Lifelong Friendship


September 10, 2016

By: Cody Bowersock

When asked to think of your biggest supporter, most of us can think of a family member or friend who we go to when we need to talk or need advice.

For Bridget Kennedy that person is Mary Ann Brown.

I’m going to do my best to give as accurate of a picture as possible of the relationship of Bridget and Mary Ann. Neither Mary Ann nor Bridget could remember the exact year so to figure out the timeframe, Mary Ann remembers that Bridget, now 62, was around 14 years old. Bridget was living in a children’s foster home in the Shawnee area when she met Mary Ann. Mary Ann asked Bridget if she would like to live in a group home (for individuals with developmental disabilities). Bridget agreed and this was the beginning of a long friendship that started with Mary Ann as ‘paid staff’ and developed into a lifelong family relationship.

Bridget was one of 14 children in her family, but says she never really had a strong relationship with her family. Bridget says that her parents didn’t teach her how to do “things”, so Mary Ann did. She taught Bridget how to do laundry, clean her house, make a grocery list, and cook among many other things. Mary Ann later began taking Bridget to visit her family. She even began taking Bridget to the prison so she could visit with her nephew. When Bridget asked Mary Ann if she would be willing to go to the prison, Mary Ann didn’t hesitate to agree to meet her nephew. Bridget asked Mary Ann a lot of questions about her family and she always wanted to see pictures. Mary Ann decided to invite Bridget over to meet her family. Mary Ann knew how important it was for Bridget to meet Mary Ann’s family, and the same for Mary Ann to know Bridget’s family.

Bridget has run the gauntlet of life events, and Mary Ann has been there for support through all of them. Bridget moved out of the group home, and into R&R Apartments where she later met Donald Kennedy. Bridget and Donald got married and moved into their own place. Mary Ann was Bridget and Donald’s provider and helped them in their home with basic home care needs. She also took them out to eat and shopping. This continued to be the way it was until Bridget’s husband, Donald, passed away. Jen Goins, ACBDD SSA Supervisor, was Bridget’s SSA at that time. She remembers that “Mary Ann was a tremendous support to Bridget upon Donald’s passing. She was the primary person that helped Bridget set up Donald’s funeral and spent a lot of extra time with Bridget to work through the whole process of sorting through Donald’s things and establishing a new household as a single lady.”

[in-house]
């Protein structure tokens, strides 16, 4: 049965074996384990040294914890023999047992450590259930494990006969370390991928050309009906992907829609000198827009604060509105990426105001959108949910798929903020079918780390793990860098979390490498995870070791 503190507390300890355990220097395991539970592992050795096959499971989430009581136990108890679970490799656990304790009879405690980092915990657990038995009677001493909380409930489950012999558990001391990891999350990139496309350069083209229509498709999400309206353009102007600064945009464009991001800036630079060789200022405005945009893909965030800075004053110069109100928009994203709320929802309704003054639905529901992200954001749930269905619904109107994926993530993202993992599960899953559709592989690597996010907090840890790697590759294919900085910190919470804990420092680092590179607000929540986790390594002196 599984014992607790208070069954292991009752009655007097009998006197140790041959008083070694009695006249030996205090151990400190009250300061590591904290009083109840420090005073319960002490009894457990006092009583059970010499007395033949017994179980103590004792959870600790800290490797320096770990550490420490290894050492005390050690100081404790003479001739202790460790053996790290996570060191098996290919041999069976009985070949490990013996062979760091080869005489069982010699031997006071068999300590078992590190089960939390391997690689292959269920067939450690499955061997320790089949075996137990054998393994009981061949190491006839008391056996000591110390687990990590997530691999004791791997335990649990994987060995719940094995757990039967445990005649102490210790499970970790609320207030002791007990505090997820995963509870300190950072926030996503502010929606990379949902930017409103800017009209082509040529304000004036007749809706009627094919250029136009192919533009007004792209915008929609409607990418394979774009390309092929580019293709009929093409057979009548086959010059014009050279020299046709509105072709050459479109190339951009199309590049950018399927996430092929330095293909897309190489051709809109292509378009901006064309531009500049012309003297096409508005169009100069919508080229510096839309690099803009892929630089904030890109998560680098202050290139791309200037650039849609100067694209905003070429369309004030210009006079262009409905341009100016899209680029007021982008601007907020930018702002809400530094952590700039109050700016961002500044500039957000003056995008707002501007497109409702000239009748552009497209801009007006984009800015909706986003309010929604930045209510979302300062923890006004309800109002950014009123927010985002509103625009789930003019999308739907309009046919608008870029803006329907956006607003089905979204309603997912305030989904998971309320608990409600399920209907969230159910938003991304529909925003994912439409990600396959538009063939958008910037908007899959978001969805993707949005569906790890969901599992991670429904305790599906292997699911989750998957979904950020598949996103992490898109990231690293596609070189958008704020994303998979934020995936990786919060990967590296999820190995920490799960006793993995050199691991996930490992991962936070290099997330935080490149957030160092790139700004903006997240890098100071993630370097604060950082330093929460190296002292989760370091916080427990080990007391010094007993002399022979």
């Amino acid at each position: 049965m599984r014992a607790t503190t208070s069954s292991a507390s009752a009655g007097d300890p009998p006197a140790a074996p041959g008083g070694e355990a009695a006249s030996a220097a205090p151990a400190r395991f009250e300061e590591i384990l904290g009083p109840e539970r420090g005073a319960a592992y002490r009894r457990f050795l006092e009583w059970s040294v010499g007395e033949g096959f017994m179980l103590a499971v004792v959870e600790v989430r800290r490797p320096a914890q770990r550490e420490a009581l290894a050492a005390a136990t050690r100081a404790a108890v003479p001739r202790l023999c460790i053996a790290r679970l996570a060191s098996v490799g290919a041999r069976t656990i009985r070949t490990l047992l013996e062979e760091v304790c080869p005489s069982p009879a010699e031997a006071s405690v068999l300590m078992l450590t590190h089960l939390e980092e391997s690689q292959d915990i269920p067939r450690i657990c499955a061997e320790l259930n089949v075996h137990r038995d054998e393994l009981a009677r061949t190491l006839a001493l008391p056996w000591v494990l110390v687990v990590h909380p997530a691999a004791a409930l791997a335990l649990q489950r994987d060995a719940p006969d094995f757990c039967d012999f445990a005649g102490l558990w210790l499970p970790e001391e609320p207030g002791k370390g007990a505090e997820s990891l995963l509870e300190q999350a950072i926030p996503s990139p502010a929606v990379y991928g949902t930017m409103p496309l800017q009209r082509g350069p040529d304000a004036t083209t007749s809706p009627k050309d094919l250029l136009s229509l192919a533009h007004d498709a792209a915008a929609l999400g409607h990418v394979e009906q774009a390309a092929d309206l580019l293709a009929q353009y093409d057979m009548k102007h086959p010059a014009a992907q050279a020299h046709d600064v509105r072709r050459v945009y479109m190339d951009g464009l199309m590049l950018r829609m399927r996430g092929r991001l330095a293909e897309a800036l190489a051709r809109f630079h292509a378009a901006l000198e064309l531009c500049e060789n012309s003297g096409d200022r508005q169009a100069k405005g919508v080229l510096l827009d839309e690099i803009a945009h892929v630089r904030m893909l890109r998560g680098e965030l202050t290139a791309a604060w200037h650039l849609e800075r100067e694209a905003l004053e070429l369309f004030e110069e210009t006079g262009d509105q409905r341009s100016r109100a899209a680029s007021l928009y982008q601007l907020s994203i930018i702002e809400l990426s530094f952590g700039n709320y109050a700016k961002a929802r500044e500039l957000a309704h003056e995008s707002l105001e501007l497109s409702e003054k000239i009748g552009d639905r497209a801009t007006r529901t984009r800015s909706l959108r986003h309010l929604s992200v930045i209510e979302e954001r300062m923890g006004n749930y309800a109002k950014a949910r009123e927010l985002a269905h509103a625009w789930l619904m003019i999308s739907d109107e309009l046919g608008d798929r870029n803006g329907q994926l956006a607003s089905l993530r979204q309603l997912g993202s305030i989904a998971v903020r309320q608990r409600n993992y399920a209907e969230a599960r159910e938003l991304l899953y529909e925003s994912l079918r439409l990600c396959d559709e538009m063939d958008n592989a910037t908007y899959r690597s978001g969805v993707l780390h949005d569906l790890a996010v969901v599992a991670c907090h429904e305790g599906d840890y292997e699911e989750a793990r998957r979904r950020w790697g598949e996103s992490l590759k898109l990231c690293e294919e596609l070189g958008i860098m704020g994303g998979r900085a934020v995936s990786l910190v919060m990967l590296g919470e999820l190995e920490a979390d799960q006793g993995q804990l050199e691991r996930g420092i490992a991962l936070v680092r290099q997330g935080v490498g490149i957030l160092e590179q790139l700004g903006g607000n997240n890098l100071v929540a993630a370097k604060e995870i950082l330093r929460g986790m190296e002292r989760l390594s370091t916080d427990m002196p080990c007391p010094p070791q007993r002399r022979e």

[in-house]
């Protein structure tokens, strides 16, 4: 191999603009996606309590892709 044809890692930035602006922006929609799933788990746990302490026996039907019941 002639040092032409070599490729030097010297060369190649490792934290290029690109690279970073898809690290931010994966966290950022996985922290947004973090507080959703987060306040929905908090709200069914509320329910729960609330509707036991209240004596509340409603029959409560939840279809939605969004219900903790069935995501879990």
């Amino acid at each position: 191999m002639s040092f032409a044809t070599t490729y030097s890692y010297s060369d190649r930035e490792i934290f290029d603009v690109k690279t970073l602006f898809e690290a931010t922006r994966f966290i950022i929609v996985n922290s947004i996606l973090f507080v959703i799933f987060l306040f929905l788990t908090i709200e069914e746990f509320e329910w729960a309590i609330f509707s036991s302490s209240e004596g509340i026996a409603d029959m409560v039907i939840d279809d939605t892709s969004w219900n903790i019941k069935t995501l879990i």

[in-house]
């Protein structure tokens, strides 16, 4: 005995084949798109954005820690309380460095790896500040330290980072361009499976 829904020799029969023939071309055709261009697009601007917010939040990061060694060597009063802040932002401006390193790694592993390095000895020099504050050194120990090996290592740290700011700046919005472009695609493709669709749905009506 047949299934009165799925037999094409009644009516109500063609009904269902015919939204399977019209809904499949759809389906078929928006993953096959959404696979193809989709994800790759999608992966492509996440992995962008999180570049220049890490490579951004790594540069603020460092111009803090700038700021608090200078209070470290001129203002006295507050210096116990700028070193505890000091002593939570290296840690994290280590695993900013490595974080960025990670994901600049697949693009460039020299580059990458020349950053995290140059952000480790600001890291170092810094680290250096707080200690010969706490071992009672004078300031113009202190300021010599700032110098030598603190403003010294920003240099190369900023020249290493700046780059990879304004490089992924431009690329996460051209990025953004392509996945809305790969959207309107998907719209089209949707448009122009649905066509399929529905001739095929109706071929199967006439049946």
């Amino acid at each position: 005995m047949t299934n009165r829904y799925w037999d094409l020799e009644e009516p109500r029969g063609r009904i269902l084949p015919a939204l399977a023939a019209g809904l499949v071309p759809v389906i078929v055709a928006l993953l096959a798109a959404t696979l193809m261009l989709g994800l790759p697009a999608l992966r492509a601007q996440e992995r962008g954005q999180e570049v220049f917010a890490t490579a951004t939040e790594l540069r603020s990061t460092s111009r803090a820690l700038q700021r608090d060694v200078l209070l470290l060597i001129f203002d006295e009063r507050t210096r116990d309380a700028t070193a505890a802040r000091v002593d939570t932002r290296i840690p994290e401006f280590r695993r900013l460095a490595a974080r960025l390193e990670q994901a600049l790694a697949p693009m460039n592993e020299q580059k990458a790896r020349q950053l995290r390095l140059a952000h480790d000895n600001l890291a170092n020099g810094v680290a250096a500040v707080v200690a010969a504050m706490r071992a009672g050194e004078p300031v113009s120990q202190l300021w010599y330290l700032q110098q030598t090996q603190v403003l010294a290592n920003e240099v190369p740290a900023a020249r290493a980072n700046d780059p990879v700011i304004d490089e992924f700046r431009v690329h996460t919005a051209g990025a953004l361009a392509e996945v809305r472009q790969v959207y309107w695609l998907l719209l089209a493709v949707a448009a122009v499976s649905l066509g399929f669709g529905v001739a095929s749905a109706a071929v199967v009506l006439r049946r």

Eventually Bridget decided it was time for a housemate and with this change Bridget began working with a different provider agency and no longer had Mary Ann as a paid staff. At this time Bridget switched to a new SSA, as well. For most people in Mary Ann’s position their involvement would end when the person decided to change agency providers. However, Mary Ann isn’t your typical provider, and Bridget wouldn’t allow Mary Ann to walk away that easily. Mary Ann was well into her 80s and still providing supports to individuals, such as Bridget.

Eventually Mary Ann was no longer Bridget’s paid provider staff and she accepted the role of “natural support” and was an advocate for Bridget. Even though Mary Ann was not being paid to spend time with Bridget, she continued to visit Bridget at her home and help her with whatever was needed. Mary Ann was a support in Bridget’s life and Bridget relied on Mary Ann for advice and help in this new chapter of Bridget’s life. Katie Thompson, ACBDD SSA who worked with Bridget in the past, says that the companionship of a housemate was good for Bridget but the staff hours that came with the housemate was not working for her. Bridget lived with her housemate and worked with the new staff for a while but eventually Bridget grew unhappy. Bridget could give many reasons that she wasn’t happy with the staff but ultimately the reason for the change was because the staff wasn’t Mary Ann.